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Warren's Wasteland

Last Year: The Wine-Dark Mind of Warren Littlefield There's a moment in "Richard II" -- Shakespeare's sequel to "Richard" in which the title character has his long-awaited rematch with Apollo Creed -- where Richard more or less realizes that the jig is finally up. He's been outwitted by his enemies. He's let England fall in to disrepair. And he's about to be hacked to bits by Bolingbroke's henchmen. All in all, a crappy way to end a crappy reign as king. And Richard knows it.

"I have wasted time," he finally says. "And now doth Time waste me."

That's a pretty powerful line, when you think about. Just 10 words long, it encapsulates regret, anger, sorrow and a fatalistic resignation that the bill for years of neglect and waste is about to come due.

And it also may well be the ultimate epitaph for Warren Littlefield's career at NBC.

After all, so long as we're talking Shakespearean tragedy, why not a five-act play on the rise and fall of a sinister programming genius? Call it "The Tragedy of Warren, Prince of Burbank," and those of you with tears, prepare to shed them now. For it is the tale of a bearded imp who becomes ruler of a TV kingdom and through luck, craftiness and sheer promotional guile, builds a Must See TV empire.

But instead of nurturing his kingdom, Prince Warren of Burbank dillies and dallies and cavorts with the likes of The Single Guy and Fired Up. And before you can say "forsooth," Prince Warren's most valuable noble, the Duke of Seinfeld, has ridden off for greener pastures and the good prince's other once-great subjects have become tired and creaky.

Which brings us to the fatal Act V -- last Monday's unveiling of NBC's fall schedule) for the 1998-99 TV season -- where Warren strode up to center stage and spoke the six words that, like King Richard before him, foretold his demise:

We're adding another night of "Dateline!"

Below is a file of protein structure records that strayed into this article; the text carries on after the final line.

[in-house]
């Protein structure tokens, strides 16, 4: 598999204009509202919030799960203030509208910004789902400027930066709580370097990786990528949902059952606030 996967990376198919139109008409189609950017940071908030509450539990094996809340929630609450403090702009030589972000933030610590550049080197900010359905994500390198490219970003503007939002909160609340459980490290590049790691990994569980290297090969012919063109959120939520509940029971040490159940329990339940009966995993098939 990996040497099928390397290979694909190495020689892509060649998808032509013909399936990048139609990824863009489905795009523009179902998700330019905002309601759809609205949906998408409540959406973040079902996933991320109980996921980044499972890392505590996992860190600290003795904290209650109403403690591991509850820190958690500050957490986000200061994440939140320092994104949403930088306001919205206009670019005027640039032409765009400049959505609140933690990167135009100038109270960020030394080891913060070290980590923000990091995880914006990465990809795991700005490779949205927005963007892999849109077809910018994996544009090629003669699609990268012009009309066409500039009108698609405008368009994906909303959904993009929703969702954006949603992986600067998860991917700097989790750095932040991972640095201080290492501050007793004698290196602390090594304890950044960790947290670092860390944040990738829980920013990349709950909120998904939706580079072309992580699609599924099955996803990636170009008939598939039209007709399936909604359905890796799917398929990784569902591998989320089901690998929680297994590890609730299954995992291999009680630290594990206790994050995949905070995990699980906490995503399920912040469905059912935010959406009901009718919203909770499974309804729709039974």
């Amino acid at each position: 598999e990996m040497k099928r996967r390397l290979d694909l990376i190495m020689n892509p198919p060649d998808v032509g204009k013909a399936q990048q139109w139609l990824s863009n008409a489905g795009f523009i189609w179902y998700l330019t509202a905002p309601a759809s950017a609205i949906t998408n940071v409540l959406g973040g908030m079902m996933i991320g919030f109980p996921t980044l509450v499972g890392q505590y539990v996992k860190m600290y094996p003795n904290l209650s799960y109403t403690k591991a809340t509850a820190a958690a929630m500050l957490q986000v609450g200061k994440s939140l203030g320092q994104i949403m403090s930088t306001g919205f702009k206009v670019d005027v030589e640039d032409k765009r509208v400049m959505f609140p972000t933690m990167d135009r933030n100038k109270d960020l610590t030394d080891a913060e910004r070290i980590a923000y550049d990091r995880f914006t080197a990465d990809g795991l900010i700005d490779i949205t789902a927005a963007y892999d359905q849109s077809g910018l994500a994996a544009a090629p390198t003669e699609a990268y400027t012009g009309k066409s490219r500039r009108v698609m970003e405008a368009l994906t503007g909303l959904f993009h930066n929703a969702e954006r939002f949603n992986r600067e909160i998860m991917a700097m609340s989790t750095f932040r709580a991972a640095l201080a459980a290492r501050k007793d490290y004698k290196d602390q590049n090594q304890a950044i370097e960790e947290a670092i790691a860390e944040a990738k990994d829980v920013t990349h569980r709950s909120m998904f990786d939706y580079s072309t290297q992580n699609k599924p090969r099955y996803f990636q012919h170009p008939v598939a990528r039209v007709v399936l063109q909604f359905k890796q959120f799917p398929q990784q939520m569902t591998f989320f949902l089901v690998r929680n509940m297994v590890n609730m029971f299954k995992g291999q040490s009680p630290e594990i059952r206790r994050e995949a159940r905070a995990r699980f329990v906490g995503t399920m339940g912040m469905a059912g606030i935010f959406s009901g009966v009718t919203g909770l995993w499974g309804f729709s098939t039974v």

Perhaps this isn't the year that the NBC dirigible runs into the light standard and crashes to the earth in a flaming ball of deadly gases. But it's only a matter of time, really. Look at the Thursday night schedule -- once thought of as NBC's impregnable fortress. But now with Seinfeld gone, Fox, for one, is licking its lips at the thought of carving away some of the Peacock Network's audience by moving King of the Hill or Ally McBeal to, say, Thursdays at nine.

On the surface, of course, all is well at NBC. Frasier's moved in to the old Seinfeld slot, and it should draw comparable numbers. ER is still the second-most-watched show in America. Just Shoot Me is building an audience, and after some stumbles out of the gate, Working is not as tepid as it once was. And, of course, the NBC suits spared themselves a long and bloody jihad at the hands of TeeVee by renewing NewsRadio -- even if the show continues to change time slots quicker than some folks change underwear.

But there's trouble in paradise. Great shows like ER and Homicide have gotten spotty over the last few months. Mad About You is showing its age. Friends is tired. And Suddenly Susan is... about as good as it's ever been! And therein lies the problem.

Not counting America's brief fascination with 3rd Rock From the Sun back in 1996, NBC hasn't had a hit to speak of since Friends and ER debuted in 1994. That's an awful long time to wander through the desert without a water break, and it looks Warren and the boys are about to go mad with thirst.

What's more, those aging hits are commanding an increasing amount of greenbacks. ER's price tag is in the tens of millions of dollars range. Wheelbarrows full of cash are routinely emptied out at the feet of Paul Reiser and Helen Hunt, just for the honor of having them go through the motions for another year. And each of the Friends has enough cash on hand to buy and sell peons like you and me.